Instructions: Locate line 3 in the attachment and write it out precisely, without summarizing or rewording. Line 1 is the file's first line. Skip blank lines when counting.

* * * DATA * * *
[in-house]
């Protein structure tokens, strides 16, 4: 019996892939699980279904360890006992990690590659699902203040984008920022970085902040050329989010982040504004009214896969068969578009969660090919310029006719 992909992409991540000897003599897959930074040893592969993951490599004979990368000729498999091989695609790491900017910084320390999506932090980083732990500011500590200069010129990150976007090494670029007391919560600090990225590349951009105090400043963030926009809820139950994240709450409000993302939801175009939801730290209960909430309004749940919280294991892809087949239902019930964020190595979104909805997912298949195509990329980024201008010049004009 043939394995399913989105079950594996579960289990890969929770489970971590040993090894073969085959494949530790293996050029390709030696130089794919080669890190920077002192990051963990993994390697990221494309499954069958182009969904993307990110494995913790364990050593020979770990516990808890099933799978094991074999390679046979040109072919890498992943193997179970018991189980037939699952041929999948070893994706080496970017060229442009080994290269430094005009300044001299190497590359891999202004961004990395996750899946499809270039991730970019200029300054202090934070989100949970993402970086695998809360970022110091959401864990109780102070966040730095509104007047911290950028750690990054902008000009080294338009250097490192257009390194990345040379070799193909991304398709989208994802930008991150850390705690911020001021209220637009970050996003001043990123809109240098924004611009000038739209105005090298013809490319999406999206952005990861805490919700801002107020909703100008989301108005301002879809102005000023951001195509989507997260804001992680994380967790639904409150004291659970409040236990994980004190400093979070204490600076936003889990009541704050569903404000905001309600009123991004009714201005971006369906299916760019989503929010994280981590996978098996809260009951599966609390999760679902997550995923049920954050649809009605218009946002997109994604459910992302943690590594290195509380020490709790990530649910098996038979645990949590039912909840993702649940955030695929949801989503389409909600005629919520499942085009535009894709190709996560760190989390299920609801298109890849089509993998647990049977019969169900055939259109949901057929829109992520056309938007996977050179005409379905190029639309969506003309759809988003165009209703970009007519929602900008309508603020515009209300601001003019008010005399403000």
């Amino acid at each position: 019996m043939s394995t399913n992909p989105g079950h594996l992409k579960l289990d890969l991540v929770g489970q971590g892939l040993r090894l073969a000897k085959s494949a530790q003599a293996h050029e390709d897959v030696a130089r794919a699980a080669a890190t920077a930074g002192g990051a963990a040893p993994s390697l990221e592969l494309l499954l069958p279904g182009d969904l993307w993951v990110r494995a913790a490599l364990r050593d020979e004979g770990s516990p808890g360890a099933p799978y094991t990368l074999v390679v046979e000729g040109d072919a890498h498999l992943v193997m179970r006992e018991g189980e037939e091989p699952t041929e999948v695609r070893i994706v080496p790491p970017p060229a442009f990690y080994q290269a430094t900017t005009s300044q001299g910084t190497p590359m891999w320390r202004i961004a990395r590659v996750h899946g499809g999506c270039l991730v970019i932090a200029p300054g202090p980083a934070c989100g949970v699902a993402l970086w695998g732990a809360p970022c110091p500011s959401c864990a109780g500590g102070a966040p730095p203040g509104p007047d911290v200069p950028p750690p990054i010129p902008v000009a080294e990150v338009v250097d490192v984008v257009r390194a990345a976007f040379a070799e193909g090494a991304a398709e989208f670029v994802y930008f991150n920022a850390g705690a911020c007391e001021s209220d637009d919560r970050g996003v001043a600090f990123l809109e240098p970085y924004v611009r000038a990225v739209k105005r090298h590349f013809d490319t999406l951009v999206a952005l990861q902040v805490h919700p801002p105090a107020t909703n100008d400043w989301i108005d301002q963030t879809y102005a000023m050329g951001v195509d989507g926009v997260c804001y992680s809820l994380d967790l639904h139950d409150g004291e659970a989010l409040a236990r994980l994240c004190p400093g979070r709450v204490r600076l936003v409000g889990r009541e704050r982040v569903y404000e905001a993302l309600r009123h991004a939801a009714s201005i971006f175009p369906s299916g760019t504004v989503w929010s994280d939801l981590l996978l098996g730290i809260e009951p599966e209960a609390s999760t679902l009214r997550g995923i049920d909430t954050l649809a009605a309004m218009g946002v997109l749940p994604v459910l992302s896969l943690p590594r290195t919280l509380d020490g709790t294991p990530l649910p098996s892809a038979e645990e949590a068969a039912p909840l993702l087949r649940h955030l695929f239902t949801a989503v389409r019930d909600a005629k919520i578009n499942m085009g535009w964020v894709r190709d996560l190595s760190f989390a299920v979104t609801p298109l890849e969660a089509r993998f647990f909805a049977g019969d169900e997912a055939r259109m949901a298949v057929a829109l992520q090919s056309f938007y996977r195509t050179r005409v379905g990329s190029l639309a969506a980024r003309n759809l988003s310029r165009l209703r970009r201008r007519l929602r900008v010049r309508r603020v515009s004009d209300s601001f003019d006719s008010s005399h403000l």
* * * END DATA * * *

């Amino acid at each position: 019996m043939s394995t399913n992909p989105g079950h594996l992409k579960l289990d890969l991540v929770g489970q971590g892939l040993r090894l073969a000897k085959s494949a530790q003599a293996h050029e390709d897959v030696a130089r794919a699980a080669a890190t920077a930074g002192g990051a963990a040893p993994s390697l990221e592969l494309l499954l069958p279904g182009d969904l993307w993951v990110r494995a913790a490599l364990r050593d020979e004979g770990s516990p808890g360890a099933p799978y094991t990368l074999v390679v046979e000729g040109d072919a890498h498999l992943v193997m179970r006992e018991g189980e037939e091989p699952t041929e999948v695609r070893i994706v080496p790491p970017p060229a442009f990690y080994q290269a430094t900017t005009s300044q001299g910084t190497p590359m891999w320390r202004i961004a990395r590659v996750h899946g499809g999506c270039l991730v970019i932090a200029p300054g202090p980083a934070c989100g949970v699902a993402l970086w695998g732990a809360p970022c110091p500011s959401c864990a109780g500590g102070a966040p730095p203040g509104p007047d911290v200069p950028p750690p990054i010129p902008v000009a080294e990150v338009v250097d490192v984008v257009r390194a990345a976007f040379a070799e193909g090494a991304a398709e989208f670029v994802y930008f991150n920022a850390g705690a911020c007391e001021s209220d637009d919560r970050g996003v001043a600090f990123l809109e240098p970085y924004v611009r000038a990225v739209k105005r090298h590349f013809d490319t999406l951009v999206a952005l990861q902040v805490h919700p801002p105090a107020t909703n100008d400043w989301i108005d301002q963030t879809y102005a000023m050329g951001v195509d989507g926009v997260c804001y992680s809820l994380d967790l639904h139950d409150g004291e659970a989010l409040a236990r994980l994240c004190p400093g979070r709450v204490r600076l936003v409000g889990r009541e704050r982040v569903y404000e905001a993302l309600r009123h991004a939801a009714s201005i971006f175009p369906s299916g760019t504004v989503w929010s994280d939801l981590l996978l098996g730290i809260e009951p599966e209960a609390s999760t679902l009214r997550g995923i049920d909430t954050l649809a009605a309004m218009g946002v997109l749940p994604v459910l992302s896969l943690p590594r290195t919280l509380d020490g709790t294991p990530l649910p098996s892809a038979e645990e949590a068969a039912p909840l993702l087949r649940h955030l695929f239902t949801a989503v389409r019930d909600a005629k919520i578009n499942m085009g535009w964020v894709r190709d996560l190595s760190f989390a299920v979104t609801p298109l890849e969660a089509r993998f647990f909805a049977g019969d169900e997912a055939r259109m949901a298949v057929a829109l992520q090919s056309f938007y996977r195509t050179r005409v379905g990329s190029l639309a969506a980024r003309n759809l988003s310029r165009l209703r970009r201008r007519l929602r900008v010049r309508r603020v515009s004009d209300s601001f003019d006719s008010s005399h403000l």